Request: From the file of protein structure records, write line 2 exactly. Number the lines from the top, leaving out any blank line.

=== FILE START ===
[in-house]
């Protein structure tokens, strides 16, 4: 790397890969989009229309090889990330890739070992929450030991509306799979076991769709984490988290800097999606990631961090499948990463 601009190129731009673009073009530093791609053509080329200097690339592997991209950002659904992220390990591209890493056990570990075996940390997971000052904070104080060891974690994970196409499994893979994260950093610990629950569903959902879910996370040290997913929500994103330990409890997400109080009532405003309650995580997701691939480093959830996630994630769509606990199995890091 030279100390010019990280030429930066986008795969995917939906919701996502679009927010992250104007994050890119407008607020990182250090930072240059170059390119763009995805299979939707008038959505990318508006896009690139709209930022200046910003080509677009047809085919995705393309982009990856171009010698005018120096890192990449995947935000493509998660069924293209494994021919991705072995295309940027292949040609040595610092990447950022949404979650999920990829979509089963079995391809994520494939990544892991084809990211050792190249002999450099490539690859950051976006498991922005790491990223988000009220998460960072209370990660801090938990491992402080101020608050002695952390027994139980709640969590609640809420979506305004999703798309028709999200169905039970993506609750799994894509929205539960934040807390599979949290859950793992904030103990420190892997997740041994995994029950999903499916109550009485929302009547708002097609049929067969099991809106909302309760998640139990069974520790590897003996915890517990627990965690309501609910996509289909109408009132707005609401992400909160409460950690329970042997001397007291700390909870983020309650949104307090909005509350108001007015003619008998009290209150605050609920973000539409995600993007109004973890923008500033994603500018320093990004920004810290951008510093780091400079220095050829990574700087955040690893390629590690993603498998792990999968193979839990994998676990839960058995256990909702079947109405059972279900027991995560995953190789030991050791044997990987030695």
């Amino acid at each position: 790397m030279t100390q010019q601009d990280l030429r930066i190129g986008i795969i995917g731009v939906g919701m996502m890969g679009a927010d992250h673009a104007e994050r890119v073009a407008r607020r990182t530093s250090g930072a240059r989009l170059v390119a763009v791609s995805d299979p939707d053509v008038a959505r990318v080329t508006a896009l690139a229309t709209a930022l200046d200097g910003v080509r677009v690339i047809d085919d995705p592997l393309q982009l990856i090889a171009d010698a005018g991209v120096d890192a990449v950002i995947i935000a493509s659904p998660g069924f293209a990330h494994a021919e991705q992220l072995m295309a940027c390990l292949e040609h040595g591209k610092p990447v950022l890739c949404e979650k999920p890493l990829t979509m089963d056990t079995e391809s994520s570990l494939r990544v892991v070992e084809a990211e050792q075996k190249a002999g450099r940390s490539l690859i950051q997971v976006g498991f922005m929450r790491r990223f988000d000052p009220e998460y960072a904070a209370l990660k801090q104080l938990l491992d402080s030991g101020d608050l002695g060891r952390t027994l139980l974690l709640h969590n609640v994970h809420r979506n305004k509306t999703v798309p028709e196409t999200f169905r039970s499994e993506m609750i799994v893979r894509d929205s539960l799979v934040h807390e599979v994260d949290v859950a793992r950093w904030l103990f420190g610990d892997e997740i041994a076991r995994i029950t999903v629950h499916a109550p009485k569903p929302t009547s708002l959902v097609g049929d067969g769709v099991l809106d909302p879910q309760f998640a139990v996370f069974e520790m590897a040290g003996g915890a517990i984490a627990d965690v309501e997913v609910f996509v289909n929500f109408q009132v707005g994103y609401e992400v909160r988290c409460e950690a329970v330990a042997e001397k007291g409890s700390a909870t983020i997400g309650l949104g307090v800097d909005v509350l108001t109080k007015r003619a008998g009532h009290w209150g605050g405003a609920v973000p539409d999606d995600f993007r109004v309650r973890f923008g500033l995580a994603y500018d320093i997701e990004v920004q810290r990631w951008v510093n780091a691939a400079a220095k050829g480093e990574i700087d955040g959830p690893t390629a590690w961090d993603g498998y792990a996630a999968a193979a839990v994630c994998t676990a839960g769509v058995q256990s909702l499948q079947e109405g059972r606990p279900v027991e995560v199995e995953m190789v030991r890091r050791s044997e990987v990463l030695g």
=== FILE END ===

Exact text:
């Protein structure tokens, strides 16, 4: 790397890969989009229309090889990330890739070992929450030991509306799979076991769709984490988290800097999606990631961090499948990463 601009190129731009673009073009530093791609053509080329200097690339592997991209950002659904992220390990591209890493056990570990075996940390997971000052904070104080060891974690994970196409499994893979994260950093610990629950569903959902879910996370040290997913929500994103330990409890997400109080009532405003309650995580997701691939480093959830996630994630769509606990199995890091 030279100390010019990280030429930066986008795969995917939906919701996502679009927010992250104007994050890119407008607020990182250090930072240059170059390119763009995805299979939707008038959505990318508006896009690139709209930022200046910003080509677009047809085919995705393309982009990856171009010698005018120096890192990449995947935000493509998660069924293209494994021919991705072995295309940027292949040609040595610092990447950022949404979650999920990829979509089963079995391809994520494939990544892991084809990211050792190249002999450099490539690859950051976006498991922005790491990223988000009220998460960072209370990660801090938990491992402080101020608050002695952390027994139980709640969590609640809420979506305004999703798309028709999200169905039970993506609750799994894509929205539960934040807390599979949290859950793992904030103990420190892997997740041994995994029950999903499916109550009485929302009547708002097609049929067969099991809106909302309760998640139990069974520790590897003996915890517990627990965690309501609910996509289909109408009132707005609401992400909160409460950690329970042997001397007291700390909870983020309650949104307090909005509350108001007015003619008998009290209150605050609920973000539409995600993007109004973890923008500033994603500018320093990004920004810290951008510093780091400079220095050829990574700087955040690893390629590690993603498998792990999968193979839990994998676990839960058995256990909702079947109405059972279900027991995560995953190789030991050791044997990987030695």